Teach Empathy - Your agents deal with multitudes of people every day, and inevitably some of those interactions will be difficult. Have your agents bring up a difficult customer they have dealt with during the previous week. Ask them to consider what the person at the other end of the phone might have been going through that led them to be as disagreeable as they were. Getting in the customer’s shoes will help them empathize with future difficult customers by recognizing that they don’t know what challenges the person on the line may be facing.
Teach how not to do it - This one is really fun: have one agent be a customer and one be the agent during a simulation call. During the call, have the “agent” deliberately react in the worst possible way, while the “customer” is to deliberately be difficult, and respond as a customer might when the agent responds poorly. Following the call, have a group discussion about exactly what the “agent” did poorly, and then discuss what an appropriate response would have been.
The Five-Step Process to Hire Effective Call Center Agents
Obviously, you are not going to be able to determine whether candidates have these seven call center soft skills from reading a resume. You have to develop a system to test for the qualities you want your employees to have if you want to improve call center performance.
Here is a five-step system to evaluate which employees will work best for the long-term.
First, instead of asking for resumes initially, ask candidates to record a two to three minute answer to a question you propose. This allows you to test for communication and instruction-following skills.
For those candidates who meet your video screening qualifications, the next step is for them to take a skills test. Through this test, you can determine whether they have the computer skills, resourcefulness, and drive to succeed on the job. You may wish to place time constraints on this test to evaluate how well the potential employee works under pressure.
If the candidate scores at an acceptable level on the skills test, you then move on to a personality test or job fit assessment. This will let you know if the applicant will succeed in your work environment.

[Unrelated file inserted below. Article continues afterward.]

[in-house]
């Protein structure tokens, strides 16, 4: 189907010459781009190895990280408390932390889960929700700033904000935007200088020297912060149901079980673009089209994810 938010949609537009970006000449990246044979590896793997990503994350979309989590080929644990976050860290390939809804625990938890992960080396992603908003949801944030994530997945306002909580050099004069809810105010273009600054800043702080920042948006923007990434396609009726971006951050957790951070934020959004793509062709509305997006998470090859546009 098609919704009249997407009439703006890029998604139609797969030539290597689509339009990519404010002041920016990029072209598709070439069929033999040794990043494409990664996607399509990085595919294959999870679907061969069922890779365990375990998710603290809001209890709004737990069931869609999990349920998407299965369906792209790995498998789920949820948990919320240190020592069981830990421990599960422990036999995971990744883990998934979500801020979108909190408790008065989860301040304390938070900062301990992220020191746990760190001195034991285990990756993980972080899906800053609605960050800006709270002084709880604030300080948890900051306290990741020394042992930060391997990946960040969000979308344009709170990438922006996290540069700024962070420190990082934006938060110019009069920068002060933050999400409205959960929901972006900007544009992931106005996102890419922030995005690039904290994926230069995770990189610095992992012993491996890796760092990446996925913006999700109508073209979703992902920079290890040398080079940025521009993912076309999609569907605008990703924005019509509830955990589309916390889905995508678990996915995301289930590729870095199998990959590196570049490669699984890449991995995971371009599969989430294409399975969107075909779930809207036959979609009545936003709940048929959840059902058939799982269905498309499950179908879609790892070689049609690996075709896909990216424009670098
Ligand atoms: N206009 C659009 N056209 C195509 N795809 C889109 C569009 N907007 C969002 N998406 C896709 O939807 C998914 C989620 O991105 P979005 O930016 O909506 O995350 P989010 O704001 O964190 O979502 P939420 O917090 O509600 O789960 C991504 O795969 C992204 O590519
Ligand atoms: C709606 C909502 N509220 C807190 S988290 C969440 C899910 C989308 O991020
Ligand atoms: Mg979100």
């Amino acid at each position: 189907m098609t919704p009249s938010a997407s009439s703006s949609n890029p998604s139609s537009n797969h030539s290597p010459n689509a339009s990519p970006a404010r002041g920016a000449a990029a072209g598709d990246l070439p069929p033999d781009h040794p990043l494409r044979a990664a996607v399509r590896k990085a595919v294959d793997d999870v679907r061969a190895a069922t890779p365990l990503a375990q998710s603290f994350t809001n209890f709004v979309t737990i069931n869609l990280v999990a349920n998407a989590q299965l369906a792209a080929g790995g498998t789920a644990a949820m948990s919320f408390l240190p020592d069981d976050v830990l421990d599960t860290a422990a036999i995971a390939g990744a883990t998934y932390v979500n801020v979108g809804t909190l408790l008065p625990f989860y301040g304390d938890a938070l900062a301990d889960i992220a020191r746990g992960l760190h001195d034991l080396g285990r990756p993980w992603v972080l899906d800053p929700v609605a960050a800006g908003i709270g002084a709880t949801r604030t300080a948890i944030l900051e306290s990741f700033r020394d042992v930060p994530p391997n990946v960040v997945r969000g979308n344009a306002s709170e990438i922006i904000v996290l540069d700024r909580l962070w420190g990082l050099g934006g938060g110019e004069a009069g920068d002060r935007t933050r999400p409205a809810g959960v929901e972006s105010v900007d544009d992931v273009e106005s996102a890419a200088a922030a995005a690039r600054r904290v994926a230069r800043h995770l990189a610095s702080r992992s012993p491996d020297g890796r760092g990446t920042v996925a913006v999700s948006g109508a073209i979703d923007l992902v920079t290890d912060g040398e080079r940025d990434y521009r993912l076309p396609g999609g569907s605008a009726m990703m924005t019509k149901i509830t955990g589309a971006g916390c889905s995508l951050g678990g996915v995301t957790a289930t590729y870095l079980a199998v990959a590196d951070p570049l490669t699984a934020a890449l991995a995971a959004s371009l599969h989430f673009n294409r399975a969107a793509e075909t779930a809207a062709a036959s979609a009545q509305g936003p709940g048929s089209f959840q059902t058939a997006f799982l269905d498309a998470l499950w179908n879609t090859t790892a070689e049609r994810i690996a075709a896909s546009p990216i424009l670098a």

It is only at this stage do you actually bring the applicant into the office for a face-to-face interview. You have good reason to hire most of the people who come to your office, and the interviews are just a good way to do a personal assessment as to their abilities. You will also be able to weed out any obvious nut cases at this time.
Finally, you need to do the standard background checks appropriate for your industry. This may include calling the candidate’s references, obtaining the needed security clearances, or performing drug tests. Your company’s policies will dictate what background check items are necessary.
This five-step hiring process certainly takes longer to carefully screen potential employees compared with a system where you collect resumes and interview. However, employee turnover is expensive and leads to a poor call center experience if many of the agents are new and untested. Candidates who have the call center soft skills that make agents successful will last much longer at your company. If you can hire the right call center agents the first time, you will save money and time in the long run.
Finally, you need to protect your investment in recruiting and training new agents by reducing turnover rates through proper screening, hiring and ongoing assessment. The cost of getting it wrong is significant; It is estimated that the cost of turnover for one call center agent is $6440. To that end, it is important to continuously assess agents against these call center soft skills, as illustrated above, so that you understand the success rates of the agents you have hired, and to manage the retention of agents that are better prepared to perform most effectively.
Looking for More? Read The Roadmap for Success: Improving Agent Soft Skills